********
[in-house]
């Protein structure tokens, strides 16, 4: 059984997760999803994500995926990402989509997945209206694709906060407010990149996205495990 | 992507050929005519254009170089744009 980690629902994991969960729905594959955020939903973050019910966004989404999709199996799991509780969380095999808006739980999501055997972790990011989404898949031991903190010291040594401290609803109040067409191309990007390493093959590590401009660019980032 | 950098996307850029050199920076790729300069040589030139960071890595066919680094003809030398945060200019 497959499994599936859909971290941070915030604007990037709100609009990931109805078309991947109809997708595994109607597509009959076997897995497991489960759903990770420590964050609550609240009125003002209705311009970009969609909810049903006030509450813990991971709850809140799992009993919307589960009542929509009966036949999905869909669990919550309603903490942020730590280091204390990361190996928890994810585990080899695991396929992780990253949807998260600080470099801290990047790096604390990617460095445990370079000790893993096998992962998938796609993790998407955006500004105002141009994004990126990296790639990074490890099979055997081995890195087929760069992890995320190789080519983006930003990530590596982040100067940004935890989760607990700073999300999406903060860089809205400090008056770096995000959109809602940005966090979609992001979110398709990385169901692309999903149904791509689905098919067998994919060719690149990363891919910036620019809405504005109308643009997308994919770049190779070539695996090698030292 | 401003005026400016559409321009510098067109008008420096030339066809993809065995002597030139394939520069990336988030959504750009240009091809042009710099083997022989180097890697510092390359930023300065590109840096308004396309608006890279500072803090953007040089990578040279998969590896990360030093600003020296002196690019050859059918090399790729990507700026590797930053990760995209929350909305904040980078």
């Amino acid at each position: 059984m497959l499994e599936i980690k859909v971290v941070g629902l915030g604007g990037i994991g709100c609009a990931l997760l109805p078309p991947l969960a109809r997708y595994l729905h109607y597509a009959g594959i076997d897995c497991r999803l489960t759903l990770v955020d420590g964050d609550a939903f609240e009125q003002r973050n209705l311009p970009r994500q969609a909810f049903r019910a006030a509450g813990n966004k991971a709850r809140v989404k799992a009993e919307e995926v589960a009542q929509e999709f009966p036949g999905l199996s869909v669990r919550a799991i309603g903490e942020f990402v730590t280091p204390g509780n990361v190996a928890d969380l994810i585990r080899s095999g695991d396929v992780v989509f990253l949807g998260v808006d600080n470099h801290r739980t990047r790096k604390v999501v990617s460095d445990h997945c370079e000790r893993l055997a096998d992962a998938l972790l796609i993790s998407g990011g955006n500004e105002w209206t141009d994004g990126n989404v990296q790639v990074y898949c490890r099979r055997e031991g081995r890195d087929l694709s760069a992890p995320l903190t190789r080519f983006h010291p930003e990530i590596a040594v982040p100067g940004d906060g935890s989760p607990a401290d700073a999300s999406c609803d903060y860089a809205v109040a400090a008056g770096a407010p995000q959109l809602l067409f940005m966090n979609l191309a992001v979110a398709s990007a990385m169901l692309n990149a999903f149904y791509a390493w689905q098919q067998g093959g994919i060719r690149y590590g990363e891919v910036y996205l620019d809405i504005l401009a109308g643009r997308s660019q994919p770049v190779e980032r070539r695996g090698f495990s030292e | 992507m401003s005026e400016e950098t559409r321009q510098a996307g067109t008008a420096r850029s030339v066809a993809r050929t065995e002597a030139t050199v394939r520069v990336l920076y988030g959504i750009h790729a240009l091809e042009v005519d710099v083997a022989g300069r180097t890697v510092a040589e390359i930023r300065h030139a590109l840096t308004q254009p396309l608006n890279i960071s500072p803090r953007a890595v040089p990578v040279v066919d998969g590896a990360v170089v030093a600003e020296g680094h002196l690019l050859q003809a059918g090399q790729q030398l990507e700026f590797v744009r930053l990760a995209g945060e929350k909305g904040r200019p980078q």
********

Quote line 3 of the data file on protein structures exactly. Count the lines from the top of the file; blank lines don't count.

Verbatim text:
């Amino acid at each position: 059984m497959l499994e599936i980690k859909v971290v941070g629902l915030g604007g990037i994991g709100c609009a990931l997760l109805p078309p991947l969960a109809r997708y595994l729905h109607y597509a009959g594959i076997d897995c497991r999803l489960t759903l990770v955020d420590g964050d609550a939903f609240e009125q003002r973050n209705l311009p970009r994500q969609a909810f049903r019910a006030a509450g813990n966004k991971a709850r809140v989404k799992a009993e919307e995926v589960a009542q929509e999709f009966p036949g999905l199996s869909v669990r919550a799991i309603g903490e942020f990402v730590t280091p204390g509780n990361v190996a928890d969380l994810i585990r080899s095999g695991d396929v992780v989509f990253l949807g998260v808006d600080n470099h801290r739980t990047r790096k604390v999501v990617s460095d445990h997945c370079e000790r893993l055997a096998d992962a998938l972790l796609i993790s998407g990011g955006n500004e105002w209206t141009d994004g990126n989404v990296q790639v990074y898949c490890r099979r055997e031991g081995r890195d087929l694709s760069a992890p995320l903190t190789r080519f983006h010291p930003e990530i590596a040594v982040p100067g940004d906060g935890s989760p607990a401290d700073a999300s999406c609803d903060y860089a809205v109040a400090a008056g770096a407010p995000q959109l809602l067409f940005m966090n979609l191309a992001v979110a398709s990007a990385m169901l692309n990149a999903f149904y791509a390493w689905q098919q067998g093959g994919i060719r690149y590590g990363e891919v910036y996205l620019d809405i504005l401009a109308g643009r997308s660019q994919p770049v190779e980032r070539r695996g090698f495990s030292e | 992507m401003s005026e400016e950098t559409r321009q510098a996307g067109t008008a420096r850029s030339v066809a993809r050929t065995e002597a030139t050199v394939r520069v990336l920076y988030g959504i750009h790729a240009l091809e042009v005519d710099v083997a022989g300069r180097t890697v510092a040589e390359i930023r300065h030139a590109l840096t308004q254009p396309l608006n890279i960071s500072p803090r953007a890595v040089p990578v040279v066919d998969g590896a990360v170089v030093a600003e020296g680094h002196l690019l050859q003809a059918g090399q790729q030398l990507e700026f590797v744009r930053l990760a995209g945060e929350k909305g904040r200019p980078q």